You are on the road to victory when you can wake up to the truth that your sin is not worth it. The way of sin is a senseless, useless dead-end. Don't blame Satan for your predicament. He cannot sell what he does not own, so he is not the one who sells us for nothing. We do it to ourselves.

When the Bible speaks of "selling out for nothing," it implies the loss of everything. It suggests that to go on indulging will eventually cost you all you now have. The daughter of Zion lost everything: her reputation, her purity, her family, her hopes, her future, her communion with God. What a truth to face and deal with - "My sin adds nothing to me. I'm selling out for nothing. And, on top of all that, if I continue in my sin it will take everything I have. It adds nothing - and takes all!"

The Hebrew word for nought is chinnam, which means: "Devoid of all reason or cause" or "to bend or stoop low to an inferior to favor him; to deal favorably with an inferior."

Some time back a minister friend confided in me, "My marriage is a prison. My wife doesn't understand me; we have no communication. I have to get out of this relationship if I'm ever going to find happiness! I've met a beautiful young lady who is spiritual, kind, and understanding. She meets my every need and fulfills me completely." This man divorced his wife, forsook his two lovely daughters, and married the younger woman. The decision cost him his ministry. Not long afterwards, his new marriage turned to total bitterness and dissolved. He is now all alone, selling insurance. He grieves over the memory of his lovely family and his once flourishing ministry. He sold out for nothing... and was left with nothing.

Please keep in mind that the polluted daughter of Zion, lying chained and broken in the dust, is not Jezebel or a child of the devil. Rather, she is one who "swore by the name of the Lord, and made mention of the God of Israel, but not in truth, nor in righteousness" - one who "called [herself] of the holy city, and who trusted in the God of Israel" (Isaiah 48:1–2).

Think of it! Could God be seeing us in such a light when we persist in our sinful obstinance? "Yes, you are (still) My child. I will always love you, but you are dealing treacherously with Me! You have closed your ears and stiffened your neck. You have become that slave daughter, chained and groveling in the dust...."

Do you hear His words ringing in your ears: "Be ye clean, that bear the vessels of the Lord" (Isaiah 52:11)? Do you see what you have come to - how low, how unclean, how hardened, blinded, bewildered, and close to falling into a drunken-like stupor?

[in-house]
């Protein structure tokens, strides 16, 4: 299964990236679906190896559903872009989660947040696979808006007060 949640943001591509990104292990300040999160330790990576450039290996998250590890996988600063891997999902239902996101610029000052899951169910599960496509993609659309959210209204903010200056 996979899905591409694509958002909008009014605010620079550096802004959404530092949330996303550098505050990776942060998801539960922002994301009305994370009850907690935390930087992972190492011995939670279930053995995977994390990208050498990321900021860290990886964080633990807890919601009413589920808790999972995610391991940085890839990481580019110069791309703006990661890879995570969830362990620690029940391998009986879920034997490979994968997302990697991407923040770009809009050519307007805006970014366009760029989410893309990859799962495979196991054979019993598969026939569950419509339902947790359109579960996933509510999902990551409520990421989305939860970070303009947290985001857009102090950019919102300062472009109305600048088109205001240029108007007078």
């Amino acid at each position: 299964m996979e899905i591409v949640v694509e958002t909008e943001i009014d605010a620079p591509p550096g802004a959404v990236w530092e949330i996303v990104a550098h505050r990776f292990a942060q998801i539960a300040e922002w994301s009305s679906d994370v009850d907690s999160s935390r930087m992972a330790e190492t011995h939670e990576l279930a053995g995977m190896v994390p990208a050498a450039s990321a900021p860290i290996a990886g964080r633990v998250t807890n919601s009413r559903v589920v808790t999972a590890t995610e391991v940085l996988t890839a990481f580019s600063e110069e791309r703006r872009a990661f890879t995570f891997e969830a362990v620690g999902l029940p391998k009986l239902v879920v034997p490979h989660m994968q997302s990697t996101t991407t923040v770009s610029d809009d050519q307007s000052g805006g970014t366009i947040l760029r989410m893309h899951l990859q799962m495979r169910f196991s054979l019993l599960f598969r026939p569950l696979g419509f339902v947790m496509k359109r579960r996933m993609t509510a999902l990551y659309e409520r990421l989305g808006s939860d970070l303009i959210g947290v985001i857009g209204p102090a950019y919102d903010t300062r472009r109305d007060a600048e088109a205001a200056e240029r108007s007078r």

Before we are ready for deliverance, two things must happen: We must admit we are that unclean, chained slave; and we must acknowledge the utter worthlessness of our sin. Then we are ready to be delivered. Isaiah 52 is really all about the deliverance of this pitiful, captive daughter of Zion. It is a picture of our deliverance from the power of sin. In this chapter we have God's answer to all our bondage, all our besetting sins, all our slavery.

We begin with this:

Listen to the loving words of our Father as He comes to redeem His captive daughter of Zion: "Awake, awake! Put on your strength, O Zion; put on your beautiful garments" (Isaiah 52:1). There is no rebuke here, no condemnation, no retraction of His love and mercy. God never forgets or abandons His hurting, enslaved child. When the afflicted daughter of Zion cried out, "The Lord hath forsaken me," God responded:

"Can a woman forget her suckling child, that she should not have compassion on the son of her womb? Yea, they may forget, yet I will not forget thee. Behold, I have graven thee upon the palms of my hands; thy walls are continually before me" (Isaiah 49:14-16).

How alone we feel in our personal struggles to wrench ourselves free from all besetting sin. How often we think God has shut us out in anger and left us to battle the enemy in us all alone. We think He is bent on wrath and judgment. But we have God's word to the contrary! We are given a profound and glorious promise: "I will not forget thee...thy walls are continually before me.... "

The word for walls here is chowmah, which literally means "joined to a wall." Do you understand what this signifies? God is telling us He is joined to us in our captivity. The walls closing in on us are His walls, too. He feels what we feel. In New Testament language, He is "touched with the feelings of our infirmities."

All through the Word we see God joining Himself to the struggles of His disobedient servants. It is one of the most comforting and encouraging pictures we have of His care.

Consider Jacob - a very disobedient child of God. He was an anointed servant whose sins brought him and his family to rock bottom. It was at Bethel God appeared to Him supernaturally. It was here he saw a ladder reaching into the heavens and angels ascending and descending. He saw the Lord and heard Him speak audibly: "I am with thee, and will keep thee in all places whither thou goest, and will bring thee again into this land; I will not leave thee until I have done that which I have spoken to thee of" (Genesis 28:15).

God joined Himself to Jacob, His enslaved son, and pledged He would never be dissuaded from fulfilling His word to keep him. "And Jacob awakened out of his sleep, and he said, Surely the Lord is in this place; and I knew it not. And he was afraid, and said, How dreadful [awesome] is this place! This is none other but the house of God, and this is the gate of heaven" (Genesis 28:16,17).

Twenty long years went by following this marvelous experience - years of trial and sorrow. But God was always joined to Jacob. After leaving Bethel, Jacob had settled down in apathy, having forgotten the glory of his night with the Lord. He had become cold, backslidden, lustful. Again God appeared and spoke to him: "I am the God of Bethel...where you made a vow to me; now arise, get thee out of this land, and return... " (Genesis 31:13). This was God saying, "Remember how I touched you. Remember all your promises to Me. Go back to the altar - back to Bethel."